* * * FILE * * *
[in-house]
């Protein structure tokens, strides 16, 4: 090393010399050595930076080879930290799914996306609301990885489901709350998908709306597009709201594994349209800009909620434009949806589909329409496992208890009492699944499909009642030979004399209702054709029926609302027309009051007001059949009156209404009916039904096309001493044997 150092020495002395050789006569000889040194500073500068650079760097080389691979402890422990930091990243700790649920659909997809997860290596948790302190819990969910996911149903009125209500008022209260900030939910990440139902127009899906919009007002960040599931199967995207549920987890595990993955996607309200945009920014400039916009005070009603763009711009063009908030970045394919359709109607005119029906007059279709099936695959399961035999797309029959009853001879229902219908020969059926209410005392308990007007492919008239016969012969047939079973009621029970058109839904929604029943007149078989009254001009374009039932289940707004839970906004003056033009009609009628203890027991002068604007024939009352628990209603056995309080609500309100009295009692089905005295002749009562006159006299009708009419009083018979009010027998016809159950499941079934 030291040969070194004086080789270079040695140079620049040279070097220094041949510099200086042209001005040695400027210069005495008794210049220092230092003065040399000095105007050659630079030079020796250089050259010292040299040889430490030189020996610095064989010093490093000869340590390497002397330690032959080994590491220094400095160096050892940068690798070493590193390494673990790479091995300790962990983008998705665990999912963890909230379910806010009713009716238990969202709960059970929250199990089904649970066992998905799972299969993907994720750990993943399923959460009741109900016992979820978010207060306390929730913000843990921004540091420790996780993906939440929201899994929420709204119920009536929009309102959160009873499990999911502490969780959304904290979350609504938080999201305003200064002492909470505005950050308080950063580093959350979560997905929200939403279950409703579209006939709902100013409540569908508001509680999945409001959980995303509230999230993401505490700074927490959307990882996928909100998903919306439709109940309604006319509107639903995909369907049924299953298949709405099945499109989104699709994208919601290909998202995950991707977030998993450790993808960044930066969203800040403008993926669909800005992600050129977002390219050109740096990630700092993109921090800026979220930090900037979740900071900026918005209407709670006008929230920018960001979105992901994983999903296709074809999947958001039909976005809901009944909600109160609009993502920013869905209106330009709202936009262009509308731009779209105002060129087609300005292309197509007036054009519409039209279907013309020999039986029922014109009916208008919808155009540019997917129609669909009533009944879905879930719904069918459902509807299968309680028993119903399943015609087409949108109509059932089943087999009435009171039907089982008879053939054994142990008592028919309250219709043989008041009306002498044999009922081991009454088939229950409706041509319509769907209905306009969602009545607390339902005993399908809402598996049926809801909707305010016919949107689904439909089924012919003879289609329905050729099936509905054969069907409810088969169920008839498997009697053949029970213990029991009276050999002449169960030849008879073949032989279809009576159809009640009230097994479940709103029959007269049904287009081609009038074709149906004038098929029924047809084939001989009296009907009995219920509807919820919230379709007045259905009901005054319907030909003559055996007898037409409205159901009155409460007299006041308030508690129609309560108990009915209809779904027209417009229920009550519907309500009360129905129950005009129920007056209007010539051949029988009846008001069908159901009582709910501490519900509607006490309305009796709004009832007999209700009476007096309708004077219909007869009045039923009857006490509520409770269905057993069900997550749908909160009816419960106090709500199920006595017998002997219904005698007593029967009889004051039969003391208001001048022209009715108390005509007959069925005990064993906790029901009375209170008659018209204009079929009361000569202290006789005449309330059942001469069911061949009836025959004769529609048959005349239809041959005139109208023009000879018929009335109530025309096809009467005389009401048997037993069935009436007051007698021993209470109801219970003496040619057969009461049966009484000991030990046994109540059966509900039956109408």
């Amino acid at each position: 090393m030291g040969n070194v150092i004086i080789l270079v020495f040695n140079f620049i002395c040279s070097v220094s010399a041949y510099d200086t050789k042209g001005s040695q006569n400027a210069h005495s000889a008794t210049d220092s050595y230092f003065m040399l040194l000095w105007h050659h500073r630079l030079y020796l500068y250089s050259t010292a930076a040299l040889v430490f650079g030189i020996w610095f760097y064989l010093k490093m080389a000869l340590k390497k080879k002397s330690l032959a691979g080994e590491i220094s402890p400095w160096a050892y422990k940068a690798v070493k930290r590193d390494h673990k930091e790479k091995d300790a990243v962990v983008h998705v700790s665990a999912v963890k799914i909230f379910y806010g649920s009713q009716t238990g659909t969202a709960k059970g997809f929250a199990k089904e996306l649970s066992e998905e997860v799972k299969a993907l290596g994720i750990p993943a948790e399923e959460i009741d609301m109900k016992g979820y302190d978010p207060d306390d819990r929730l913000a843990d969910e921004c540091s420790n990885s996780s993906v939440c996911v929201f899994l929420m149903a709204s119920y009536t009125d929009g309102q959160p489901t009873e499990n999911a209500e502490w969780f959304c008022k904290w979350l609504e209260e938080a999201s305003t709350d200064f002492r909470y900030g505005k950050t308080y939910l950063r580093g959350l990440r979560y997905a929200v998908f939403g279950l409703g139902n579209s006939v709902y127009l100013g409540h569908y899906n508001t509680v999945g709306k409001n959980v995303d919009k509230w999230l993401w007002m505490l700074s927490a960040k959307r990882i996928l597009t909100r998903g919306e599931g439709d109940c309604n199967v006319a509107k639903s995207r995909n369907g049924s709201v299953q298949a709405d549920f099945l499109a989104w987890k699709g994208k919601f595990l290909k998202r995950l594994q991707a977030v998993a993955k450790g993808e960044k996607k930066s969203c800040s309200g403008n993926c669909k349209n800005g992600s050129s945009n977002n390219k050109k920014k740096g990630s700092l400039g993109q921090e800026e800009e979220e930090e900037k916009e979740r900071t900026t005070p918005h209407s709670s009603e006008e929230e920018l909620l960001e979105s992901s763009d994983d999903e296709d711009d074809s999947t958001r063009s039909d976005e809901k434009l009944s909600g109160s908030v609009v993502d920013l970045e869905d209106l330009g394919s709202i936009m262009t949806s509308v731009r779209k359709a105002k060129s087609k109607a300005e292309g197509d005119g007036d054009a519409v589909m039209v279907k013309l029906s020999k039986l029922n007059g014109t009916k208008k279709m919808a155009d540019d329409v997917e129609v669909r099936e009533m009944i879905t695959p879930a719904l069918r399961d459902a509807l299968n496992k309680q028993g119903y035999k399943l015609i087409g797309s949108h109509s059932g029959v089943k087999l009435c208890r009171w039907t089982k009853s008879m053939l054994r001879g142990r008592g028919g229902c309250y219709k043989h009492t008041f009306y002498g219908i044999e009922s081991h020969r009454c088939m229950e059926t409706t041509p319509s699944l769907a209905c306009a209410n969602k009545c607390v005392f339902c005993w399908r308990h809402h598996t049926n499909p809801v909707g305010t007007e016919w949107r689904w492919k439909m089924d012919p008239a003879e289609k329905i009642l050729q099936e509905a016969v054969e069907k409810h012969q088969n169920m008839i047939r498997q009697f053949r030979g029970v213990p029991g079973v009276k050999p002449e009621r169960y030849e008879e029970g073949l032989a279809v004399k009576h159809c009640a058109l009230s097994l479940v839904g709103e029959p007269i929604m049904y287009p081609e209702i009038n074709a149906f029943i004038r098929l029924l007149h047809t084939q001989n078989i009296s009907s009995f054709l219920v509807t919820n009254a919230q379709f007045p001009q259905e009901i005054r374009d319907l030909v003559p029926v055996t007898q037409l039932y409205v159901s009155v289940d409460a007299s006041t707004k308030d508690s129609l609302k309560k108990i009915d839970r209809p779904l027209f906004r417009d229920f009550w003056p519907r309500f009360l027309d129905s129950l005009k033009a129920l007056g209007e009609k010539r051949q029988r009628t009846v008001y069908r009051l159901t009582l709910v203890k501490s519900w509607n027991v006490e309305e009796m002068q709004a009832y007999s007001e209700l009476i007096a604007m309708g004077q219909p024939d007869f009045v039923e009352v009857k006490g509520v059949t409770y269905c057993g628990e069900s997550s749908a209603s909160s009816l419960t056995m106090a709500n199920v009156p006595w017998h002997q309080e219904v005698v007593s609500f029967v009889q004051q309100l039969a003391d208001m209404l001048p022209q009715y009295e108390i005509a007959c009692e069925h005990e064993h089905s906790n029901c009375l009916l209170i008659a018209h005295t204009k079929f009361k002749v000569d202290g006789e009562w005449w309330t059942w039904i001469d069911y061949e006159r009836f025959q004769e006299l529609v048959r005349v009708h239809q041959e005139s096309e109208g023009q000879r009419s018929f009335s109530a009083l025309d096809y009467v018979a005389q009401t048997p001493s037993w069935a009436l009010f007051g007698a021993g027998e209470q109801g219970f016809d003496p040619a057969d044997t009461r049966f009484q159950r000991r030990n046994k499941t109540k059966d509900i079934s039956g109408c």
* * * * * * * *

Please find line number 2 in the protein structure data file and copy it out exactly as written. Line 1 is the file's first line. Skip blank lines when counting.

């Protein structure tokens, strides 16, 4: 090393010399050595930076080879930290799914996306609301990885489901709350998908709306597009709201594994349209800009909620434009949806589909329409496992208890009492699944499909009642030979004399209702054709029926609302027309009051007001059949009156209404009916039904096309001493044997 150092020495002395050789006569000889040194500073500068650079760097080389691979402890422990930091990243700790649920659909997809997860290596948790302190819990969910996911149903009125209500008022209260900030939910990440139902127009899906919009007002960040599931199967995207549920987890595990993955996607309200945009920014400039916009005070009603763009711009063009908030970045394919359709109607005119029906007059279709099936695959399961035999797309029959009853001879229902219908020969059926209410005392308990007007492919008239016969012969047939079973009621029970058109839904929604029943007149078989009254001009374009039932289940707004839970906004003056033009009609009628203890027991002068604007024939009352628990209603056995309080609500309100009295009692089905005295002749009562006159006299009708009419009083018979009010027998016809159950499941079934 030291040969070194004086080789270079040695140079620049040279070097220094041949510099200086042209001005040695400027210069005495008794210049220092230092003065040399000095105007050659630079030079020796250089050259010292040299040889430490030189020996610095064989010093490093000869340590390497002397330690032959080994590491220094400095160096050892940068690798070493590193390494673990790479091995300790962990983008998705665990999912963890909230379910806010009713009716238990969202709960059970929250199990089904649970066992998905799972299969993907994720750990993943399923959460009741109900016992979820978010207060306390929730913000843990921004540091420790996780993906939440929201899994929420709204119920009536929009309102959160009873499990999911502490969780959304904290979350609504938080999201305003200064002492909470505005950050308080950063580093959350979560997905929200939403279950409703579209006939709902100013409540569908508001509680999945409001959980995303509230999230993401505490700074927490959307990882996928909100998903919306439709109940309604006319509107639903995909369907049924299953298949709405099945499109989104699709994208919601290909998202995950991707977030998993450790993808960044930066969203800040403008993926669909800005992600050129977002390219050109740096990630700092993109921090800026979220930090900037979740900071900026918005209407709670006008929230920018960001979105992901994983999903296709074809999947958001039909976005809901009944909600109160609009993502920013869905209106330009709202936009262009509308731009779209105002060129087609300005292309197509007036054009519409039209279907013309020999039986029922014109009916208008919808155009540019997917129609669909009533009944879905879930719904069918459902509807299968309680028993119903399943015609087409949108109509059932089943087999009435009171039907089982008879053939054994142990008592028919309250219709043989008041009306002498044999009922081991009454088939229950409706041509319509769907209905306009969602009545607390339902005993399908809402598996049926809801909707305010016919949107689904439909089924012919003879289609329905050729099936509905054969069907409810088969169920008839498997009697053949029970213990029991009276050999002449169960030849008879073949032989279809009576159809009640009230097994479940709103029959007269049904287009081609009038074709149906004038098929029924047809084939001989009296009907009995219920509807919820919230379709007045259905009901005054319907030909003559055996007898037409409205159901009155409460007299006041308030508690129609309560108990009915209809779904027209417009229920009550519907309500009360129905129950005009129920007056209007010539051949029988009846008001069908159901009582709910501490519900509607006490309305009796709004009832007999209700009476007096309708004077219909007869009045039923009857006490509520409770269905057993069900997550749908909160009816419960106090709500199920006595017998002997219904005698007593029967009889004051039969003391208001001048022209009715108390005509007959069925005990064993906790029901009375209170008659018209204009079929009361000569202290006789005449309330059942001469069911061949009836025959004769529609048959005349239809041959005139109208023009000879018929009335109530025309096809009467005389009401048997037993069935009436007051007698021993209470109801219970003496040619057969009461049966009484000991030990046994109540059966509900039956109408």